Interesting things happen when you confine your study of “teaching” (διδάσκω) to Matthew. Jesus has a three-fold ministry of preaching, teaching and healing. He involves the 12 in preaching and healing in Matthew 10, when he sends them out two by two. But only Jesus teaches in the first gospel. Matthew 28:20 is the first time (in the first gospel) where the disciples are included in teaching. Even then what they teach is restricted to teach the disciples they make to obey all of Jesus’ commands.
My study of Matthew leads me to the conviction that Jesus is the only teacher for disciples. As sent out disciple makers we are to point others to Jesus. What we teach them is to obey Jesus’ teaching. It is Jesus who defines what disciple making looks like by the way he makes disciples. His disciples are contrasted with those of John the Baptist and the disciples of the religious leaders. The disciples at the heart of the first gospel are people who have responded to Jesus’ call to follow. It is at its basic core a submissive relationship with the Son of God. Jesus provides the content for all his disciples.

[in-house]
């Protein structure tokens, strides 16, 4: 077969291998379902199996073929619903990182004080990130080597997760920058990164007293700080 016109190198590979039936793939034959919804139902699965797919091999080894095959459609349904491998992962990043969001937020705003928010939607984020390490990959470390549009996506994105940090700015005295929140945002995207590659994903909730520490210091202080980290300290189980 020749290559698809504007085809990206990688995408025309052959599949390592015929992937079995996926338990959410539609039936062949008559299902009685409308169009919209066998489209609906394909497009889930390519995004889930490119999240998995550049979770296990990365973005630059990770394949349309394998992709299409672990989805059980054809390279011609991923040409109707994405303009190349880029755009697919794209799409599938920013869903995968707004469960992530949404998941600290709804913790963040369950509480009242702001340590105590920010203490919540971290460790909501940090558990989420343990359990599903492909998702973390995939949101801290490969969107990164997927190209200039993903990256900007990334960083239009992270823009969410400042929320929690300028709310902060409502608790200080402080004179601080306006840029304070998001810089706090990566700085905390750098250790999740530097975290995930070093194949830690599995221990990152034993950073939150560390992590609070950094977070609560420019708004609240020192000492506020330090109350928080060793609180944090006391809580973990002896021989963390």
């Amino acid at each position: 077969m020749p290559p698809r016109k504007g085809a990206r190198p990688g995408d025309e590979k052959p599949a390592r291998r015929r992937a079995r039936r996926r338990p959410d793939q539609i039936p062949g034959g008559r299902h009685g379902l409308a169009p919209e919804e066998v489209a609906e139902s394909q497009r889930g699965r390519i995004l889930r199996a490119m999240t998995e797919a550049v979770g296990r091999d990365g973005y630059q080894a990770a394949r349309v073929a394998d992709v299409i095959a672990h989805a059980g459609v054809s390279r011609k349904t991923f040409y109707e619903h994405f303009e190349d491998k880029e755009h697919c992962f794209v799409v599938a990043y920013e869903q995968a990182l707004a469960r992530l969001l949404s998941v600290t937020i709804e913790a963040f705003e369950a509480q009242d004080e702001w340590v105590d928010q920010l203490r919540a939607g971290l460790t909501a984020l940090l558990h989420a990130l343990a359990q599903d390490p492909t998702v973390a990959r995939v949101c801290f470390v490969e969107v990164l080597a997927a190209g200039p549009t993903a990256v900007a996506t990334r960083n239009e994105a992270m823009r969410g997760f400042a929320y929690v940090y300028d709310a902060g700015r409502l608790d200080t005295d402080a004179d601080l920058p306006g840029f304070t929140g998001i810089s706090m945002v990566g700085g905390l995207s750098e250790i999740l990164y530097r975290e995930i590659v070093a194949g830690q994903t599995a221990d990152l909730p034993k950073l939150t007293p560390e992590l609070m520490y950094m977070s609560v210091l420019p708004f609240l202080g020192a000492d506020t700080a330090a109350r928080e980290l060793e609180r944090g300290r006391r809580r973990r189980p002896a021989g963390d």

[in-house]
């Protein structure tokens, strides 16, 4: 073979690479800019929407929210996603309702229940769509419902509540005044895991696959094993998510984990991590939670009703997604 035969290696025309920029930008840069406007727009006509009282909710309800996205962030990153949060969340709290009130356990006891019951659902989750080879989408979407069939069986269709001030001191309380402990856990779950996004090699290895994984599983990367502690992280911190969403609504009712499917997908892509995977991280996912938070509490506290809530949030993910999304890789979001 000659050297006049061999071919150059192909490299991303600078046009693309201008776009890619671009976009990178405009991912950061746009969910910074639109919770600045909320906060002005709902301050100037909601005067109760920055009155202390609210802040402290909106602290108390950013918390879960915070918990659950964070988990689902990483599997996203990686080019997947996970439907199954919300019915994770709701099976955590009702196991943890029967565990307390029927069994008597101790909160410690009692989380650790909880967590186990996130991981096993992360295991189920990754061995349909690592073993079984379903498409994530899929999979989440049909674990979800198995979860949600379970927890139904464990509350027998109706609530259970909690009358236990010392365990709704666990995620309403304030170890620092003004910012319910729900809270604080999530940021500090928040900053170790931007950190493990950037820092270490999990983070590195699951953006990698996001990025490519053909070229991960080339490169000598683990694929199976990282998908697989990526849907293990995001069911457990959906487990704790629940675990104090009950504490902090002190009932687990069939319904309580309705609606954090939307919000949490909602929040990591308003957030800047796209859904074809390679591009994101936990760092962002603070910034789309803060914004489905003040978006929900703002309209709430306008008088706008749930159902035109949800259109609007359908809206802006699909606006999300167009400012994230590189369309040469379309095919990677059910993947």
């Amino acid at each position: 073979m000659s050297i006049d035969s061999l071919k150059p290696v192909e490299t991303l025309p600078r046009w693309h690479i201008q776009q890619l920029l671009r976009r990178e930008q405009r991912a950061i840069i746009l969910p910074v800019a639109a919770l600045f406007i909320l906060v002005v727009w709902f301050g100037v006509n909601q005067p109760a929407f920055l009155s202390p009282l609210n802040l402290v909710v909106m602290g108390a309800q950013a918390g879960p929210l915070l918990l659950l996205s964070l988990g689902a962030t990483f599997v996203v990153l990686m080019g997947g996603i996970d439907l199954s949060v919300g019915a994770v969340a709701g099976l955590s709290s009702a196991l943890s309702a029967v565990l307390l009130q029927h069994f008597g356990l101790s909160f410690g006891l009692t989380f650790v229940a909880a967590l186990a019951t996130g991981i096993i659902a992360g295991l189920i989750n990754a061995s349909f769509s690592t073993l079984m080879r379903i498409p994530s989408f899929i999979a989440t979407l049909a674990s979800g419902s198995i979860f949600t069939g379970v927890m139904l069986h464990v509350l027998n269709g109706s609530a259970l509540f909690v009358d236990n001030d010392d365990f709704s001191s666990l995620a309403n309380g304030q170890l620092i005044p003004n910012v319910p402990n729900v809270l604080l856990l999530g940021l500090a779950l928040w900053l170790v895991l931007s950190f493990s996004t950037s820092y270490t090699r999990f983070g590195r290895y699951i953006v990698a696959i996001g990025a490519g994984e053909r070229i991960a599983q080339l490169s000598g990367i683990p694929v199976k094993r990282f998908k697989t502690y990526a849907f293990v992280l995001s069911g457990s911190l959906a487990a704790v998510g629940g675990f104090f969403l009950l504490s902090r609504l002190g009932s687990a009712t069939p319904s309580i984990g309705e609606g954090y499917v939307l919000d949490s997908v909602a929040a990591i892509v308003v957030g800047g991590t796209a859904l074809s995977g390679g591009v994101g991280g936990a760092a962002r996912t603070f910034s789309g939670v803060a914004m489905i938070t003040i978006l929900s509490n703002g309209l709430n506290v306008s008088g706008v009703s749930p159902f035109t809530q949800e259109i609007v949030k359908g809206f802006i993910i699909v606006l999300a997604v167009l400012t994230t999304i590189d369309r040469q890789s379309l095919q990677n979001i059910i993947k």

You don’t get this nuanced perspective from the other biblical authors, but only Matthew uses that phrase “make disciples.” We need to be sure we use that phrase in ways consistent with what he reveals about what that entails. Don’t begin by going to Luke-Acts, Mark or John.
I originally posted most of the preceding comments in a discussion area considering the question, “How are we to define the word ‘teaching’ in the Great Commission?” The query sparked much dialogue. My desire was to answer the question by looking to the context where the word “teach” appears. The immediate context of the last four verses is significant, but it is inadequate to know how the term is used by the first evangelist. You only get that from what Jesus has already said and revealed through his actions about the nature of disciple making